On Friday evening The Guardian and New York Times revealed the details of the latest WikiLeaks documents dump, a day ahead of a schedule press conference by the controversial new media firm.
The Guardian (Brilliant interactive feature here.)
New York Times
The major television networks were completely irrelevant tonight as both Guardian and Times dedicated the majority of their home pages to the WikiLeaks story. None of the cable news networks changed their programming plans to cover the story. The network news websites, however, featured the story prominently, revealing (if it was necessary) that the networks view their television news programming as too important to their businesses to be bothered by, you know, news content, and that the proper place for breaking news is online.
The consequences of events like this are that the web grows in credibility at the expense of traditional media. It is assumed, of course, that the major newspapers will feature this report prominently on their front pages tomorrow. But the television networks have all but surrendered news such as this devastating report to the web.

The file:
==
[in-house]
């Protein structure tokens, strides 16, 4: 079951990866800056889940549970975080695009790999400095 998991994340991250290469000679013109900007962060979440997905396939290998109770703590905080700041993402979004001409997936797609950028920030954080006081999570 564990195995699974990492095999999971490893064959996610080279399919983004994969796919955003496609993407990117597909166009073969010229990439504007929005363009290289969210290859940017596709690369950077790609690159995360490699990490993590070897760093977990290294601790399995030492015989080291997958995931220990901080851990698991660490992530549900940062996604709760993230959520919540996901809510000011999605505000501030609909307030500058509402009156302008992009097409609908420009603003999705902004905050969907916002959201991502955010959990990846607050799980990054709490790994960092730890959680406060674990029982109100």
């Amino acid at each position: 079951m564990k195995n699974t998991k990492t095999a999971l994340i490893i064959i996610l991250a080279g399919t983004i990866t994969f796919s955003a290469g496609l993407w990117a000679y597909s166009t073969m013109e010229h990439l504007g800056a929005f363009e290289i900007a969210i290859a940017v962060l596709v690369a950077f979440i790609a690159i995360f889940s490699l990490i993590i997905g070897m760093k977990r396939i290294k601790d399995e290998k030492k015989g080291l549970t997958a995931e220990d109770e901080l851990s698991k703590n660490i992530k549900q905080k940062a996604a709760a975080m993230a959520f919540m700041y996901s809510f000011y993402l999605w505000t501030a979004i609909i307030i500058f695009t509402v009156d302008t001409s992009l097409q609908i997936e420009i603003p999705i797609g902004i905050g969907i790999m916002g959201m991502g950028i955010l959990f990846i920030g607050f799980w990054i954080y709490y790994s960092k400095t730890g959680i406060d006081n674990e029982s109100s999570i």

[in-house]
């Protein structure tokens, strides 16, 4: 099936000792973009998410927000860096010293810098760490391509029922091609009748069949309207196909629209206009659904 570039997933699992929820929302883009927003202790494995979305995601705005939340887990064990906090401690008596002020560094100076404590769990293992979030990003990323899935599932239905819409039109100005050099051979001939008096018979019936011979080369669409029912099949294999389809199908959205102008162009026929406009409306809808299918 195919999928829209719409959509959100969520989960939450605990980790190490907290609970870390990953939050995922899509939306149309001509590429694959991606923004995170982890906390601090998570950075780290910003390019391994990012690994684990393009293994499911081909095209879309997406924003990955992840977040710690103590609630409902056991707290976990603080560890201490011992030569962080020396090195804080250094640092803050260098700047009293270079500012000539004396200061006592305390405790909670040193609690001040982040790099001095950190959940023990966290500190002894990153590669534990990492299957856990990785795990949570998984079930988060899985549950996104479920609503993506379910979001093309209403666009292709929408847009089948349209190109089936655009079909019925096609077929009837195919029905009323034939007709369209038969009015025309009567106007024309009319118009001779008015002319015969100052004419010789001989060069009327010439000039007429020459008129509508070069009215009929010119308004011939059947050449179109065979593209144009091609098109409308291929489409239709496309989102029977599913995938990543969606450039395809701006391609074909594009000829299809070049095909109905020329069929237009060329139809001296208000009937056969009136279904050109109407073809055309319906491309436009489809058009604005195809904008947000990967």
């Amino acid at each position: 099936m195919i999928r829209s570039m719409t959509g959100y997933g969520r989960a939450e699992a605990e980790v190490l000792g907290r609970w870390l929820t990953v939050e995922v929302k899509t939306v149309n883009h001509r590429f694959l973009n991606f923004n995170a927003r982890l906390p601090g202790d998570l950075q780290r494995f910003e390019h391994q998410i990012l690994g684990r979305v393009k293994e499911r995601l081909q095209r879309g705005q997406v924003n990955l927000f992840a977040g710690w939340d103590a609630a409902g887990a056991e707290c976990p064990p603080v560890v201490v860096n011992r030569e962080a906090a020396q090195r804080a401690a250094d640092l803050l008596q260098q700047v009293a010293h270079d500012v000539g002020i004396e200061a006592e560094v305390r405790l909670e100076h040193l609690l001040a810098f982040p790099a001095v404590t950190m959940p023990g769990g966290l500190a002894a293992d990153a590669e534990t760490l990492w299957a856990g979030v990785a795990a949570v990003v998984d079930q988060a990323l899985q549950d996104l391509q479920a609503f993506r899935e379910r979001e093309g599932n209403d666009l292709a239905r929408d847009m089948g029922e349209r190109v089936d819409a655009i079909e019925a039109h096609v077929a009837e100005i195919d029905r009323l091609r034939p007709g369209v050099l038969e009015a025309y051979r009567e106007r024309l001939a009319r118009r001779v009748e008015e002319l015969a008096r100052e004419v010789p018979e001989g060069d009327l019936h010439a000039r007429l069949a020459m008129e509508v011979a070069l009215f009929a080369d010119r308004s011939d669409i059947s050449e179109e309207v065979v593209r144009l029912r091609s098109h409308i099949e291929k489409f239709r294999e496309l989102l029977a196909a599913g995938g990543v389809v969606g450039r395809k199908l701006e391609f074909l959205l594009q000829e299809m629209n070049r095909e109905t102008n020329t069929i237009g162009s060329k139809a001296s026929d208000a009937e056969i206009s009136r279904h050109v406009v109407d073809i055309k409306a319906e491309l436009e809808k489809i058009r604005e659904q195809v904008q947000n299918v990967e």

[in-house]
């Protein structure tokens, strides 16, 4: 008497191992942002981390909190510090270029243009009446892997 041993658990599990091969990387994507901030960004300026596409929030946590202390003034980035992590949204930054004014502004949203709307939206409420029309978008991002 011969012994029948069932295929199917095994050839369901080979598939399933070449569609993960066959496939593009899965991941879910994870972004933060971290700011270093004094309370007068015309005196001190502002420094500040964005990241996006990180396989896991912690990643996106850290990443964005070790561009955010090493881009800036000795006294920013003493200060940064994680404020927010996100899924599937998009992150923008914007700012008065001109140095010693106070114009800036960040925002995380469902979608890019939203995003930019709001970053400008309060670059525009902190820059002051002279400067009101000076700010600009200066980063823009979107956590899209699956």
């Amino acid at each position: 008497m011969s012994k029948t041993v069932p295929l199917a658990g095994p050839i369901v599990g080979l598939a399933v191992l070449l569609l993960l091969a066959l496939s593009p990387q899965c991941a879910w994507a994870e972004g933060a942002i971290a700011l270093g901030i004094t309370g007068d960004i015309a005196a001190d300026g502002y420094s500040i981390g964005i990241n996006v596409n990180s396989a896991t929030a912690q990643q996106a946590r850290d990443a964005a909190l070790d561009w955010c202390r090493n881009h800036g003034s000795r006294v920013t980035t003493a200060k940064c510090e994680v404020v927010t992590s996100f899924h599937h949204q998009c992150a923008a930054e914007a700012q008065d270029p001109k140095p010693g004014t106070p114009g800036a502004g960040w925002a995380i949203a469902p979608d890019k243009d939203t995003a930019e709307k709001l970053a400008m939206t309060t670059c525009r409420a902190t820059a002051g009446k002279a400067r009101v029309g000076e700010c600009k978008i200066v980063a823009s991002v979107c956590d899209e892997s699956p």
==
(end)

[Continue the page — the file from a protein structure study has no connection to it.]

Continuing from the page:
Why a Friday documents dump? Friday afternoon and evening is usually reserved for releasing stories you want to disappear into the weekend (which is exactly what is happening on American television).
WikiLeaks plans on a Saturday press conference (or, at least, some sort of announcement). I suppose one could argue that the massive amount to documents require time to shift through, but it appears that the major news outlets that reported this tonight have had the information in their possession for long enough to get discover the major details.